BOSTON — The 96-88 loss to the Los Angeles Clippers on Wednesday was literally a tale of two halves for the Celtics.
The first half was a solid all-around effort for Boston, evident by their six-point lead at the half.
That all changed in the second half, which is when the Clippers stepped their game up in all phases before coming away with a 96-88 win.
"They got stops when they needed them," Boston's Jordan Crawford told CSNNE.com. "And we didn't. They made a couple baskets when they needed them and we didn't. We had a couple spells where we couldn't score. That was the difference.
Clippers oach and former Celtics head man Doc Rivers blamed himself and the emotions he had in being back at the TD Garden for the first time since leaving, as for why the Clippers got off to a slower-than-expected start.
"I was basically useless for the first eighteen minutes of the game," Rivers said.
While there were indications that the Clippers' ratcheting up their play defensively in the second half was a factor, so was the fact that the Celtics never seemed to get into a steady flow or rhythm at either end of the floor.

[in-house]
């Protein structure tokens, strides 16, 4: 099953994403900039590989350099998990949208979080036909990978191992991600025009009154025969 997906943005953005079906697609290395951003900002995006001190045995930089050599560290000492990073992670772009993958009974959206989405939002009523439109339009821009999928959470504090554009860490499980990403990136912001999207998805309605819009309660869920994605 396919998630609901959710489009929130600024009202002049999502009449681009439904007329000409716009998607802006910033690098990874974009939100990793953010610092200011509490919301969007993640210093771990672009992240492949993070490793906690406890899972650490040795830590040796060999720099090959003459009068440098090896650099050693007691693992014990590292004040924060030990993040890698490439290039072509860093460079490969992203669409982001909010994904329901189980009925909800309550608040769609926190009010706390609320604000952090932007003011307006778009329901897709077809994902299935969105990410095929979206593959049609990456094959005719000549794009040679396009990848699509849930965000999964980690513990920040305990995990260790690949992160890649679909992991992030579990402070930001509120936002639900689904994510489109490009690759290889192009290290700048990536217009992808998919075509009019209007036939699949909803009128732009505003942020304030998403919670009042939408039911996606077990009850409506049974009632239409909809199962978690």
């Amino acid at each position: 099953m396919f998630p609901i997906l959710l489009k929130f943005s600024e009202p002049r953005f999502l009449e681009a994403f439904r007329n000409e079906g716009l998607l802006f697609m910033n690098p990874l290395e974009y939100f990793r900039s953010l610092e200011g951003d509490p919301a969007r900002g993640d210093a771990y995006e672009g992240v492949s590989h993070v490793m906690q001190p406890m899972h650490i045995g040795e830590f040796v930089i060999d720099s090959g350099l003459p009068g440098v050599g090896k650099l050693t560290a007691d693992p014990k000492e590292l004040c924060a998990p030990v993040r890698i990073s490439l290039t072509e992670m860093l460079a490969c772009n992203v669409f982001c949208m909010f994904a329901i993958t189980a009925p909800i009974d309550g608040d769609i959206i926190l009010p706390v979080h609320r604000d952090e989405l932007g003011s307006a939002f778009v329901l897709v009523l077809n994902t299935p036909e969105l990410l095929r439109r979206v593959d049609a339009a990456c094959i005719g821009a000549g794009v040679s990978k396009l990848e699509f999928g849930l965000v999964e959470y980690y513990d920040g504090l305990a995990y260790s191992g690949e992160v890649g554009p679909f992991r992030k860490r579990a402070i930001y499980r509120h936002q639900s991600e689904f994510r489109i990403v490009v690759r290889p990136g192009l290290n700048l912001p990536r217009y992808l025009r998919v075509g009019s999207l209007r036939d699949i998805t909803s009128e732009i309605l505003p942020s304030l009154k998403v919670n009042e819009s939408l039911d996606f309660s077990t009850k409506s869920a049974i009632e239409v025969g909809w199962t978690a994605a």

And while the Celtics' second-half struggles were a collective issue on Wednesday, their leading scorer Jeff Green has been at his worst in the second half of many games.
Still, the loss on Wednesday wasn't one of them. Green scored 14 of his game-high 29 points in the second half.
He came into the game shooting 50 percent from the field in the first half, and just 41.9 percent in the second.
But on Wednesday, Green tried to reverse that trend as he connected on 50 percent (4-for-8) of his shots in the second half compared to hitting 6-of-15 in the first half.
Boston had moments of strong play and spurts with good runs, but there was never a sense that they had the game under control even when they were winning.
"I don't think we executed," said Boston's Gerald Wallace. "We didn't play very well offensively or defensively. We didn't share the ball offensively; we didn't swing the ball from side to side. We didn't commit to the defensive end and on the defensive end we didn't challenge them, we didn't play them, we let them do what they wanted to do offensively."
Of course part of that has to do with Clippers featuring two of the NBA's more dynamic stars in Chris Paul (22 points) and Blake Griffin (18 points).
Boston was also hurt by an ineffective bench (they were outscored 32-4 by the Clippers's second unit) and major foul trouble that forced Brad Stevens to go deeper into his bench than he normally does.
"At the end of the day, we didn't have a lot going so you kind of roll the dice or flip the coin and hope that it works," Stevens said.